Switch to organic milk could boost omega-3 daily intake
Recently GMWatch published an article about unexpected effects from long-chain omega-3 fatty acids, such as are being genetically engineered into oilseed crops like camelina and canola. The oils produced wing deformities in the cabbage white butterfly.
Naturally sourced omega-3 oils don’t pose a health risk to humans – in fact they are good for us. Fish oils and oils derived from algae are the major natural sources of long-chain omega-3 fatty acids in the human diet. Many people take supplements of these oils to boost their health status.
In the aquaculture industry, fish are fed fish oils to provide them with enough omega-3 fatty acids to keep them healthy.
The new GM crops are being promoted based on claims that they can provide a human health supplement and reduce pressure on wild fish stocks.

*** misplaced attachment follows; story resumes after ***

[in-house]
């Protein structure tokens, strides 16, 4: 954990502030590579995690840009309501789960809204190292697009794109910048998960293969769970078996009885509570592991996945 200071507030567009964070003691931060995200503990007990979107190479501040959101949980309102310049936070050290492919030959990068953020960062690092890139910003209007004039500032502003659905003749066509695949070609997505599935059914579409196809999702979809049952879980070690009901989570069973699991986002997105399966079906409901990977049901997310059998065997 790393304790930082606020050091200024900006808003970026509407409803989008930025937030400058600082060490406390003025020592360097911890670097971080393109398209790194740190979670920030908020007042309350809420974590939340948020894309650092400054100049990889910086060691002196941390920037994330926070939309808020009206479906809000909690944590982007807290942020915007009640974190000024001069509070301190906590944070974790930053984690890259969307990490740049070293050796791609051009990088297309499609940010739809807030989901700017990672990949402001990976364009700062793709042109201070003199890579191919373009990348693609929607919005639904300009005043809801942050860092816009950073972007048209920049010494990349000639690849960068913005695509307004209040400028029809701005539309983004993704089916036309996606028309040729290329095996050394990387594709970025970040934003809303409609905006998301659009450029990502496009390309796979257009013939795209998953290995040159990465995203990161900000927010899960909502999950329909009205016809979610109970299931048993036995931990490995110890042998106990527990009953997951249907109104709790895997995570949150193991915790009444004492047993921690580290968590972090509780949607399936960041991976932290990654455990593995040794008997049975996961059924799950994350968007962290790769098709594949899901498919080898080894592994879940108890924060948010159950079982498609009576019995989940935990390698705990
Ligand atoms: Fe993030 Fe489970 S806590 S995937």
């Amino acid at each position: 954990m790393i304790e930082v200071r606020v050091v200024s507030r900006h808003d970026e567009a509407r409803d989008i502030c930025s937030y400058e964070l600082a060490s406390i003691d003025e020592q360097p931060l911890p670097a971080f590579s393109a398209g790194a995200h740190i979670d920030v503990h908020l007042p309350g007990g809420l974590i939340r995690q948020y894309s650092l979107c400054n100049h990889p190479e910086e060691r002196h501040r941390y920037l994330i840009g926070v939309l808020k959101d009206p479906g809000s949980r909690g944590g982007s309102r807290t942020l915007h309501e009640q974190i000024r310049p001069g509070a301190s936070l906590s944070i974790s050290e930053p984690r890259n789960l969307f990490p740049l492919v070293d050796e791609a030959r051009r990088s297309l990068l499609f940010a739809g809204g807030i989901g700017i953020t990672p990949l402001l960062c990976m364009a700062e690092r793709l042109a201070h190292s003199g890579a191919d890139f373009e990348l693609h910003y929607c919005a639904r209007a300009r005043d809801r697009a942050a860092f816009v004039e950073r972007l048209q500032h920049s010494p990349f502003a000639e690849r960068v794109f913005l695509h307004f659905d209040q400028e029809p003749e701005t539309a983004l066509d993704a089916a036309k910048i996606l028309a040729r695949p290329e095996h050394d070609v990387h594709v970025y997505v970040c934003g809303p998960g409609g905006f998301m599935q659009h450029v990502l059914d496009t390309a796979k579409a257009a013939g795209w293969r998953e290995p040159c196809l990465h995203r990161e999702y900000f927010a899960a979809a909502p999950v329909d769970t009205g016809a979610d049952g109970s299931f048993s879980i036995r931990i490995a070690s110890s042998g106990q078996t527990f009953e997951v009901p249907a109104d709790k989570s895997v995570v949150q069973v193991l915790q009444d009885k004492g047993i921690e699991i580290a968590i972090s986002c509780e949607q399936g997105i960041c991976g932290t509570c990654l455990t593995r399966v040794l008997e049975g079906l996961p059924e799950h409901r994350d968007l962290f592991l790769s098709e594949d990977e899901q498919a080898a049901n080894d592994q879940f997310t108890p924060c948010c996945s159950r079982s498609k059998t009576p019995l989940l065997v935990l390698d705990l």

However, we’ve been reminded that for humans, there is another useful dietary source of long-chain omega-3 fatty acids – organic dairy products.
A landmark paper published this year in the British Journal of Nutrition concluded that organically produced milk has significantly higher concentrations of total omega-3 fatty acids than non-organic milk, including over 50% more of the nutritionally desirable long-chain omega-3 fatty acids.
The impact isn’t huge, but it is significant. A switch to consuming organic milk could contribute to increasing long-chain omega-3 intake without adding to milk fat or calorie intake. The researchers estimated that consuming half a litre of conventional full fat milk (or equivalent dairy products) would supply 11% of the recommended daily intake of long-chain omega-3 fatty acids and this would rise to 16% with organic milk.
Here’s a summary of the findings with a link to the open-access paper: http://research.ncl.ac.uk/nefg/QOF/dairy/page.php?page=1
Soil Association briefing: https://www.soilassociation.org/organic-living/why-organic/its-nutritionally-different/organic-meat-dairy/